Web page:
GOP platform pushes to the right, yet contradicts

With Donald Trump now the confirmed presidential nominee for the Republican Party, his planned policies have influenced the GOP to form a new platform that pushes to the right, yet contradicts they rhetoric of their presidential nominee. However, many of the traditional conservatives and moderate Republicans are not very pleased with this shift on the political spectrum.

The platform begins by claiming that President Barack Obama has had recurring failed policies and stood against the free market. Of course, there are many who would disagree. The platform does indicate that the economy, under Obama, has not progressed as rapidly as they hoped for, and poverty levels have still increased. Job growth has been steadily increasing under Obama, but the GOP aims to take it further by using isolationist and protective policies in order to renegotiate trade deals, and return outsourced jobs.

However, the opposition towards these trade deals counter the free market idealism that President Reagan sponsored in the 1980s.
When it comes to taxes, it states a tax code that demanded lower taxes in order to promote larger investments. By this they mean to lower taxes for wealthy and large corporations. The idea is that, with money saved from taxes, they will invest more and potentially create more jobs. It is a basic concept of trickle-down economics. The platform does not go into detail on tax reform for the middle class, and regressive tax systems seems to be their continued idea for funding the government.

Reducing the federal debt has been a constant concern of both parties. The GOP platform indicates austerity measures to pay back trillions of dollars in debt. Understanding the need for a stronger economy, their solution is to “accelerate the repayment” and limit the government’s spending. It was noted that a “strong economy” was important for this to happen, but it practical terms, it simply meant to increase taxes once the economy was stable. In European countries that practiced austerity, taxes were either increased or redirected even when the economy was down while cutting several social programs and government jobs.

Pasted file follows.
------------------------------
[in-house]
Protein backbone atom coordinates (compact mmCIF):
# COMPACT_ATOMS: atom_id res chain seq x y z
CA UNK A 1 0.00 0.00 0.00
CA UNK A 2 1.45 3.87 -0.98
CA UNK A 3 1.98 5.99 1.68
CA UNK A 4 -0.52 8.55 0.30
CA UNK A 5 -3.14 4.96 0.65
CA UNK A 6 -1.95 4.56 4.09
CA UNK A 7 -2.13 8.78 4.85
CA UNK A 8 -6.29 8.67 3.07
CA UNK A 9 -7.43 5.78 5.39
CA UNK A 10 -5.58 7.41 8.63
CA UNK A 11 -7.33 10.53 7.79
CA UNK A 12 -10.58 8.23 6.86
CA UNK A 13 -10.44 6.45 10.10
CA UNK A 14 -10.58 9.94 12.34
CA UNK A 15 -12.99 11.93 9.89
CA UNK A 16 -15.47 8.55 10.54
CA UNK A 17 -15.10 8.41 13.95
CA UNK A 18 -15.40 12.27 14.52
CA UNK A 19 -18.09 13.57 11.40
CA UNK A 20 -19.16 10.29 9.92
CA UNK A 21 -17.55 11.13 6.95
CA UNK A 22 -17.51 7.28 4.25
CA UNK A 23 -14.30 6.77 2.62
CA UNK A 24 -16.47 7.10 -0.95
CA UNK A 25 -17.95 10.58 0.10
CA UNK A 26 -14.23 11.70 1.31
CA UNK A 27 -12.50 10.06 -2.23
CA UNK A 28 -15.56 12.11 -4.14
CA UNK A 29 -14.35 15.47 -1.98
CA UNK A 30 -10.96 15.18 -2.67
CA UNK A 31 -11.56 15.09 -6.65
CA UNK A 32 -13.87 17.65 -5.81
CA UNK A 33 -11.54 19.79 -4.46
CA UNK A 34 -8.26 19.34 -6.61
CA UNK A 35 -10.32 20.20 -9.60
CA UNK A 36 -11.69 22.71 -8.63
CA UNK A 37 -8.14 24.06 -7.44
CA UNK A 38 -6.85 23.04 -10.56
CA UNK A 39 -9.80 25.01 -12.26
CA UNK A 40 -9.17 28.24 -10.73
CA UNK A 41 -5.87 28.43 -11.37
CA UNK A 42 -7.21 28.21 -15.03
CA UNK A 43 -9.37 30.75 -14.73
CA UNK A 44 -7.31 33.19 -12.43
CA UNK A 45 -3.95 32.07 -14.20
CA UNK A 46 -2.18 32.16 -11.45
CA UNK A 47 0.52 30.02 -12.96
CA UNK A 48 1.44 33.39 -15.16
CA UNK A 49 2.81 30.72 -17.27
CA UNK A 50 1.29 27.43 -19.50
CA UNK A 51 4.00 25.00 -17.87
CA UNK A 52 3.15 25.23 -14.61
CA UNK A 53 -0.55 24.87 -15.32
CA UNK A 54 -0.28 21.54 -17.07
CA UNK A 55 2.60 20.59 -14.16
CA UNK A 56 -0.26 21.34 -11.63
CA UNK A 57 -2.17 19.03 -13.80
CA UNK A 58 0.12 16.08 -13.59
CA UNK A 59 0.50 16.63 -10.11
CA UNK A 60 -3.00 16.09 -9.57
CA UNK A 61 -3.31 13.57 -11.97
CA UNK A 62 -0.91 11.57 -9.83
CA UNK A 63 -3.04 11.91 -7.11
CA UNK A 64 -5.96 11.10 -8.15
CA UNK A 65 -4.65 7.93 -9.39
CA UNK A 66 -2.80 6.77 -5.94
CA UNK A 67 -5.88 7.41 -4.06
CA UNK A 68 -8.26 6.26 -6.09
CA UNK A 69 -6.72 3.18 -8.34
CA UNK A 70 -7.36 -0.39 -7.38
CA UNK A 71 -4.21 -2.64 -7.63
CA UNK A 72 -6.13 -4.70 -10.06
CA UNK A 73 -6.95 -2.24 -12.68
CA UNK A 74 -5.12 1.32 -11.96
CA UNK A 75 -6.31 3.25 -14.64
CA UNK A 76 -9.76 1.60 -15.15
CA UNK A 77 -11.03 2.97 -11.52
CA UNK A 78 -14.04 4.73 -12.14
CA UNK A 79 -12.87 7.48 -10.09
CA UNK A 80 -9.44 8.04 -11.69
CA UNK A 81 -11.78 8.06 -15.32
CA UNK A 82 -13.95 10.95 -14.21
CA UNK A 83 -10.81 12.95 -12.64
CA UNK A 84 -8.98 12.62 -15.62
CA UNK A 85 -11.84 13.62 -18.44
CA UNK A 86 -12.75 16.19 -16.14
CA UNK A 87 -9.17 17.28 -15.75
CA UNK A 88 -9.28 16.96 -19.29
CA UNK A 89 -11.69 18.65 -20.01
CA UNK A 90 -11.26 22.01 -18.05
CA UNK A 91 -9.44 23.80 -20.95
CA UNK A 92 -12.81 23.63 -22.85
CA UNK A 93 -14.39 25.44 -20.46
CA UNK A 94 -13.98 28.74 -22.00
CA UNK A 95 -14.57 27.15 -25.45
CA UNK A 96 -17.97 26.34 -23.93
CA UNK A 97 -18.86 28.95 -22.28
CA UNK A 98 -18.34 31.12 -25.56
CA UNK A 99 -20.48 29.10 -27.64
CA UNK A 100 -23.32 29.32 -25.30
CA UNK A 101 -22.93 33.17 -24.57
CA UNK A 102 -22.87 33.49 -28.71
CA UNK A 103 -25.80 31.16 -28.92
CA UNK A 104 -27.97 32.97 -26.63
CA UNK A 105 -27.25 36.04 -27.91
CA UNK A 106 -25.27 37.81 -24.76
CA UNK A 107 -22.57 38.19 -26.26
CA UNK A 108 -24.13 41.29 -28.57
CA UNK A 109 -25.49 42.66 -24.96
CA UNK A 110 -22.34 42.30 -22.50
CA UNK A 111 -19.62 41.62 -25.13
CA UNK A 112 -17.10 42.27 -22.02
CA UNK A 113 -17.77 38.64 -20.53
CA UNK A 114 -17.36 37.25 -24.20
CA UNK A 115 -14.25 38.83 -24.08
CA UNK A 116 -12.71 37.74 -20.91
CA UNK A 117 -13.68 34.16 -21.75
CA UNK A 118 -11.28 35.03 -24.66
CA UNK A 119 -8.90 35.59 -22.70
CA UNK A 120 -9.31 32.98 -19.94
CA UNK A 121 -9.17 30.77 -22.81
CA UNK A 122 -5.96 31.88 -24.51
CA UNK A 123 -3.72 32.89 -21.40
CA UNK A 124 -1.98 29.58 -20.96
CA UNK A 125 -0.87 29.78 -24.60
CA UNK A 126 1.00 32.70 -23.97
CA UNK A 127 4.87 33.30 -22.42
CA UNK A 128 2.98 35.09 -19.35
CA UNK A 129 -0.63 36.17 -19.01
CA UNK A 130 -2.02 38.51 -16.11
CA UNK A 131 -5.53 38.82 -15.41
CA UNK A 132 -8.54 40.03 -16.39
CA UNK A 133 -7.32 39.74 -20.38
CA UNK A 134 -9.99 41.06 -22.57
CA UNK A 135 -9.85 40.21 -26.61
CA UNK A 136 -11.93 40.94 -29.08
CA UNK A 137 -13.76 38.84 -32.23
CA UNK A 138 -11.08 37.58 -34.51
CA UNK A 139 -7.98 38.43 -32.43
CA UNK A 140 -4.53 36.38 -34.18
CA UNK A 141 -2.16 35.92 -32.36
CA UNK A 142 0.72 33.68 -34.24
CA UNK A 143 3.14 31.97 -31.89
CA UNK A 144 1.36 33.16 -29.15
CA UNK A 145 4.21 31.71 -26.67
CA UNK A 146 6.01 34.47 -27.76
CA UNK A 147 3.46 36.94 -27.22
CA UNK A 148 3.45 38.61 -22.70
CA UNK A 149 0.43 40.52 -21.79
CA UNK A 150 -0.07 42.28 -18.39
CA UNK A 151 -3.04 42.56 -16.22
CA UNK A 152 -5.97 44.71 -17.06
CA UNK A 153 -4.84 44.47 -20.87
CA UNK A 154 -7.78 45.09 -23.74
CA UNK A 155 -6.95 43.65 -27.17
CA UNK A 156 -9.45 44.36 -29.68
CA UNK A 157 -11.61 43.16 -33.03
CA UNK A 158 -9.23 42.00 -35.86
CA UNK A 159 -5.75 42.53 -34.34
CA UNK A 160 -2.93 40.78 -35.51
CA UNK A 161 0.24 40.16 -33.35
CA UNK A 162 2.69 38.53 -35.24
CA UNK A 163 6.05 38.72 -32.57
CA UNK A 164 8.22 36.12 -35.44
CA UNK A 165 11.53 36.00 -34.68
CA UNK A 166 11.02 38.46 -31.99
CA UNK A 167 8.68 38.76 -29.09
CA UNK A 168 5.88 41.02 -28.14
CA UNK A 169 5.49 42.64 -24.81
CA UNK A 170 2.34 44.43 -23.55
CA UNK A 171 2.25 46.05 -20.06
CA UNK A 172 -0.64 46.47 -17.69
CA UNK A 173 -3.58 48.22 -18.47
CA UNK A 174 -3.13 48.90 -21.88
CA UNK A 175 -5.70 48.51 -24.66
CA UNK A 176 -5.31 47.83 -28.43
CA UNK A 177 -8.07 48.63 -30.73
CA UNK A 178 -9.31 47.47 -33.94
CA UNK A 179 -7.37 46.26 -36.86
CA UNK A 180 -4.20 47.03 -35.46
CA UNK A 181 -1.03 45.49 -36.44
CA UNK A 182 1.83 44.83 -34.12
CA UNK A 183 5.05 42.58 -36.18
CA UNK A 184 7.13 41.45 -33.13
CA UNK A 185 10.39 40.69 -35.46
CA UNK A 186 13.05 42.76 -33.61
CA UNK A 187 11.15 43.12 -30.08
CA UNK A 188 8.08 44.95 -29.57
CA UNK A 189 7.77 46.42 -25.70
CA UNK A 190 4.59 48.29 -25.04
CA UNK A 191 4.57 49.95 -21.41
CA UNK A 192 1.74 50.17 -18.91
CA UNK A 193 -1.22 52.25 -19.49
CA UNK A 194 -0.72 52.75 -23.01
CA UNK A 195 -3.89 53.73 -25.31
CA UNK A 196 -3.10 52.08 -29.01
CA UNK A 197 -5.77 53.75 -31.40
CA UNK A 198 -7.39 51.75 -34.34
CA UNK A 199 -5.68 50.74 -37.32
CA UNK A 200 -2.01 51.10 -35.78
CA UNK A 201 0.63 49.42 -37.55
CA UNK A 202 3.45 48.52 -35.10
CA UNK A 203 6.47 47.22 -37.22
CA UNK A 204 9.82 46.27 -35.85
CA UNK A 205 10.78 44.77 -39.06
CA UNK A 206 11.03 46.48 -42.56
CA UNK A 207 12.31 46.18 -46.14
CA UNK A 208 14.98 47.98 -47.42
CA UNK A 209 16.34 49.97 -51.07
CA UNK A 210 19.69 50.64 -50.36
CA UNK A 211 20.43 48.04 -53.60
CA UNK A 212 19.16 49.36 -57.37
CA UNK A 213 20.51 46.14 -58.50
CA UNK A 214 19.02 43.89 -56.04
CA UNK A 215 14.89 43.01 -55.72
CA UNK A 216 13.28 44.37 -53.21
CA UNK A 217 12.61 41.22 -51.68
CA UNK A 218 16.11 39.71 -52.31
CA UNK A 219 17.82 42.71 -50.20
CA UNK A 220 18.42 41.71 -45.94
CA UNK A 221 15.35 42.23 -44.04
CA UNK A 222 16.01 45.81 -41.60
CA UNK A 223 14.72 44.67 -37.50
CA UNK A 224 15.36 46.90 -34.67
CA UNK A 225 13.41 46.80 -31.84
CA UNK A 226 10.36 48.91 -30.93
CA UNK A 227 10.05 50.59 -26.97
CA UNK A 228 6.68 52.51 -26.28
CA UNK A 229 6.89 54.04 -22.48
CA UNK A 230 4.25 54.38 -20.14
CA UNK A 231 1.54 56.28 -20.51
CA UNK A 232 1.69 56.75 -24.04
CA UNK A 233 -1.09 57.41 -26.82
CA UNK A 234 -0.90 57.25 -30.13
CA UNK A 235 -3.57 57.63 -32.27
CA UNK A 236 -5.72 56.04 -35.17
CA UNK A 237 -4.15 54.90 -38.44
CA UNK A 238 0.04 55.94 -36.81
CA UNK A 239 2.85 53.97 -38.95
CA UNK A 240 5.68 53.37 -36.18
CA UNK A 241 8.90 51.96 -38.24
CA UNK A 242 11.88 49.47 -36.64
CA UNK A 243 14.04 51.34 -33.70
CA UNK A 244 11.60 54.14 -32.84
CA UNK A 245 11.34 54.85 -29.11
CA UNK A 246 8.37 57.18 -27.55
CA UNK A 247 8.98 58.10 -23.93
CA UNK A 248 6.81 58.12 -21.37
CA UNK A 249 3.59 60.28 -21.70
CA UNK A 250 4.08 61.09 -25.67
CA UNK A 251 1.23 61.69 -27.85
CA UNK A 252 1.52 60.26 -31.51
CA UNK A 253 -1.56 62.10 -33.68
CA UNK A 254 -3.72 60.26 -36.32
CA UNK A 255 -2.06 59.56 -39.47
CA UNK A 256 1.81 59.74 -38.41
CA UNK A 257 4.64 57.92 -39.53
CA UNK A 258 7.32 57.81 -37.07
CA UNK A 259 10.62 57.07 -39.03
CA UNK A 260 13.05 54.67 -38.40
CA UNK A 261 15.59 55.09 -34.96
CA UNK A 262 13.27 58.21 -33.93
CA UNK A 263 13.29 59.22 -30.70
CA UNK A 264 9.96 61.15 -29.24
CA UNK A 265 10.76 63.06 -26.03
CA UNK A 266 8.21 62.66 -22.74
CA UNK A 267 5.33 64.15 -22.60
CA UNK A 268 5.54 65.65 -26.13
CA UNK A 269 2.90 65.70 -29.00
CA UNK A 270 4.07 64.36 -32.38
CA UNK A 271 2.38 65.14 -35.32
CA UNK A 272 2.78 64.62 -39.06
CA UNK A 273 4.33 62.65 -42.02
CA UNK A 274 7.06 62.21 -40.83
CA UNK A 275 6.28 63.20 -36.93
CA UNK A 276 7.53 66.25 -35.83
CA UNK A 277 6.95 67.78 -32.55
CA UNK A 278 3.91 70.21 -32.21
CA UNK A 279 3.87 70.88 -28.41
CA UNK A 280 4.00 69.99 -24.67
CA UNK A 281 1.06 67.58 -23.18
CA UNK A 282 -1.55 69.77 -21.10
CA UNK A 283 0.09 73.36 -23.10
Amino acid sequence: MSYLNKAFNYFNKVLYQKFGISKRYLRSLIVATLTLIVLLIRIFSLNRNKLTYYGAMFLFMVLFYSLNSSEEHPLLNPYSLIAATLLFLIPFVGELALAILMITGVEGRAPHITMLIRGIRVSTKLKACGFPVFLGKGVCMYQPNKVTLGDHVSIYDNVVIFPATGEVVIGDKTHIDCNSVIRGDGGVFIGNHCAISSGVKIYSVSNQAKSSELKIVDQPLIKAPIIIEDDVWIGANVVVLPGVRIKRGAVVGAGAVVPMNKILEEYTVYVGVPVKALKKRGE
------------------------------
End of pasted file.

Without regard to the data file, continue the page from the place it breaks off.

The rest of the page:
The platform states that the GOP “denounce[d] bigotry, racism, anti-Semitism, ethnic prejudice, and religious intolerance,” but with the rhetoric their presidential nominee has presented and the endorsements he’s been given by extremist organizations, that quote is up to anyone’s interpretation.

The platform took a firm stance against the current judiciary. It considered judicial activism to be a “critical threat.” It mandated that “only a Republican president” is capable of appointing proper judges on the Supreme Court. By proper, it simply means one that shares strong conservative values as did the late Justice Antonin Scalia. With conservative justices on the court, the platform aimed for a reversal of Roe v. Wade, Obergefell v. Hodges, and the Obamacare cases. Through these reversals, the GOP platform is aiming to outlaw abortion and same-sex marriage, and repeal the Affordable Care Act.

As expected, the platform has a focus on the Second Amendment. The solution is to make sure a conservative judge is placed on the bench to make sure liberal policies on gun regulation are not to be passed. The platform supports constitutional carry statutes, and generally opposes any regulation on firearms.

Citing the Fourth Amendment, the platform discusses protecting individual’s communication rights. It stands against the surveillance tactics used during the Bush Administration, but it did discuss that company’s had to surrender their encryptions in order for the government to access vital information. The platform also discusses that Americans with overseas bank accounts should have the same domestic rights on the financial information even with offshore bank accounts.

When it came to issues concerning the Bill of Rights, the Republican’s general solution was to have a conservative judge on the bench and overturn every Supreme Court case they disagree with.

The Republicans energy policy meant only to modernize the current status-quo. By this, it means to continue using oil and coal. The platform did recognize that oil was being used heavily, and suggest plans to use and reserve it better. Their solution for energy endeavors is to continue using and producing coal, oil, and natural gas, and generally scraping clean energy initiatives.